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The Conveyancing Association (CA) – the leading trade body for the conveyancing industry – has today (26th April 2023) launched a guidance document for conveyancing firms which addresses The Building Safety Act and Building Safety (Leaseholder Protection) (England) Regulations 2022.
Leaseholder protections outline the need for a Leaseholder Deed of Certificate and Landlord Certificate and apply to buildings at least 11 metres/five storeys, while a new regulatory framework applies to buildings over 18 metres with a special role for the Buildings Safety Regulator.
The Guidance has been created to provide conveyancing firms with details on what the Act and Building Safety Regulations currently contain and what they should consider in light of its enactment into law.
The document covers a number of areas including: what is a relevant building; how to determine height; how to determine the number of storeys; what are the relevant defects covered; who is a qualifying leaseholder; the exception of leaseholder-owned buildings; the Leaseholder Deed of Certificate; the evidence required; leaseholder protection; who else might be responsible; the developer, landlord, superior landlord, or the leaseholders; and the landlord certificate.
Also included in the Guidance is a range of frequently asked questions and answers, plus a list of questions all conveyancing firms should be considering when working on cases with relevant buildings.
The CA has committed to updating the guidance as and when it becomes aware of further changes, given the legislation contained in the Act goes live at different times.
Conveyancing firms can download a copy of the Guidance by visiting the downloads page on the CA website at: https://www.conveyancingassociation.org.uk/downloads/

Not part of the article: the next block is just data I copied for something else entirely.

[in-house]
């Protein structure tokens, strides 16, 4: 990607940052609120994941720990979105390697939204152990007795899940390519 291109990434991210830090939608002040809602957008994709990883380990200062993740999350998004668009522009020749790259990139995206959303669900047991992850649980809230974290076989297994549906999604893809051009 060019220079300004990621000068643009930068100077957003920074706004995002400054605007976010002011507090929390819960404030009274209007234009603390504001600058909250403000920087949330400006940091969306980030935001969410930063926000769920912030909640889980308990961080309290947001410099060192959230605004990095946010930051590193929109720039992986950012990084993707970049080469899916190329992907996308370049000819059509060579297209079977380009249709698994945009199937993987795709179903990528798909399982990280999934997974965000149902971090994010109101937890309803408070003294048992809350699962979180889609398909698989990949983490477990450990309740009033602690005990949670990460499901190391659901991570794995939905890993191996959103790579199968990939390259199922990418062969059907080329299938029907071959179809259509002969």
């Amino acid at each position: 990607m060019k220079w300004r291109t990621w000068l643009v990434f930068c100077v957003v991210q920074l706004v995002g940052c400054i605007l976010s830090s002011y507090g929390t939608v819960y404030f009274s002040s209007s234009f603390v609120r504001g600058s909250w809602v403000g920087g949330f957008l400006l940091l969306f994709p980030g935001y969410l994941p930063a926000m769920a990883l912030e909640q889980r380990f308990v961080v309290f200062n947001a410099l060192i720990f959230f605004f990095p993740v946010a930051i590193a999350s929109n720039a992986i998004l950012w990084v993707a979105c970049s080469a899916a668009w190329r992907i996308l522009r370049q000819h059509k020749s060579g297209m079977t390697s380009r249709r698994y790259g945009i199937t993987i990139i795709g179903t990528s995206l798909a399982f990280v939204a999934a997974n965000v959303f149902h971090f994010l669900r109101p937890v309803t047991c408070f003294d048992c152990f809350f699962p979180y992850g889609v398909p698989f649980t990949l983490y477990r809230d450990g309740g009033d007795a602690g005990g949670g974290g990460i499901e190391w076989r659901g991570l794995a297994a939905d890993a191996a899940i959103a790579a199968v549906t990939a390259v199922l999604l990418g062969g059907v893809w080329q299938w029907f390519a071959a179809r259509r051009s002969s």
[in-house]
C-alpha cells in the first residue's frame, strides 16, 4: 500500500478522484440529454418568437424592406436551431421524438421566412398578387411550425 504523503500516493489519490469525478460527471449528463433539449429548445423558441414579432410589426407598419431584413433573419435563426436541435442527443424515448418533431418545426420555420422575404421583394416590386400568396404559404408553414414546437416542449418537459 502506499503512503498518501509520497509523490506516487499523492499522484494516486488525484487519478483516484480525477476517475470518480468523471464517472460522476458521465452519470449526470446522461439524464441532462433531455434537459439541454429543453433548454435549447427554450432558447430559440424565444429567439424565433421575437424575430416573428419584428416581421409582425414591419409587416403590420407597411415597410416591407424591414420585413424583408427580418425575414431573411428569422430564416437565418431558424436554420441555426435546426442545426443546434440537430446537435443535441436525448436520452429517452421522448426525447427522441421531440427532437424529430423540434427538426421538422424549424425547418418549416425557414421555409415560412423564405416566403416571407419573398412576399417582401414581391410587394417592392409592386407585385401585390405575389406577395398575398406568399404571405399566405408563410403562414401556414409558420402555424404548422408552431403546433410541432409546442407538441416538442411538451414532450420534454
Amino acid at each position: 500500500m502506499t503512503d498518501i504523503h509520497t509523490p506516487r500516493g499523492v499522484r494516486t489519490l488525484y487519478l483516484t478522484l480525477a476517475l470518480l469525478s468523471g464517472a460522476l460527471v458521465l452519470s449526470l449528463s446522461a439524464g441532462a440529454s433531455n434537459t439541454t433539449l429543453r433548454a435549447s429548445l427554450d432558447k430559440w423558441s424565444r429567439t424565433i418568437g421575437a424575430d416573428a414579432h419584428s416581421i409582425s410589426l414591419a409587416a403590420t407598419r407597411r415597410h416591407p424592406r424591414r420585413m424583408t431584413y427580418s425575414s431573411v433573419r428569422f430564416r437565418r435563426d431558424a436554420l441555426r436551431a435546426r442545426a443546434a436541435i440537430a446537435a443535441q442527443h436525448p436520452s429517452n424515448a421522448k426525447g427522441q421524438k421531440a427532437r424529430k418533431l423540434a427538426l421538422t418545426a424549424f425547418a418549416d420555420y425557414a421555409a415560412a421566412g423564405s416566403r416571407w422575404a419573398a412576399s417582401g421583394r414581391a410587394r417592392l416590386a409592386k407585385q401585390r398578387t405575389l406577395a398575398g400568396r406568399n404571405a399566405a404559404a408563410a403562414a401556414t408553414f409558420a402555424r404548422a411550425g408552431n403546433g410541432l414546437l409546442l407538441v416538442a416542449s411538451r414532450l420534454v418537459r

Beth Rudolf, Director of Delivery at the Conveyancing Association, commented:
“Given the complexity of the Building Safety Act, the Building Safety Regulations and Fire Safety Regulations, we at the CA decided to create this guidance which combines information available on the Gov.uk website as well as from the Department for Levelling Up, Housing and Communities.
“It is designed to provide a precis of what we feel are the relevant parts of the legislation, and hopefully steers conveyancers in the right direction when it comes to carrying out their work for cases which involve relevant buildings.
“That said, it is very much a work in progress, and as the industry gets into the practicalities of dealing with these cases and as we learn more about how this is going to sit within our sector, we will update our Guidance to reflect any changes.
“The normal disclaimers apply, particularly as the legislation has not yet been tested in Court, but we hope this helps set out the main issues and items which conveyancing firms will need to consider and advise clients on, and to dispel some of the myths out there which are making conveyancers’ jobs even harder.”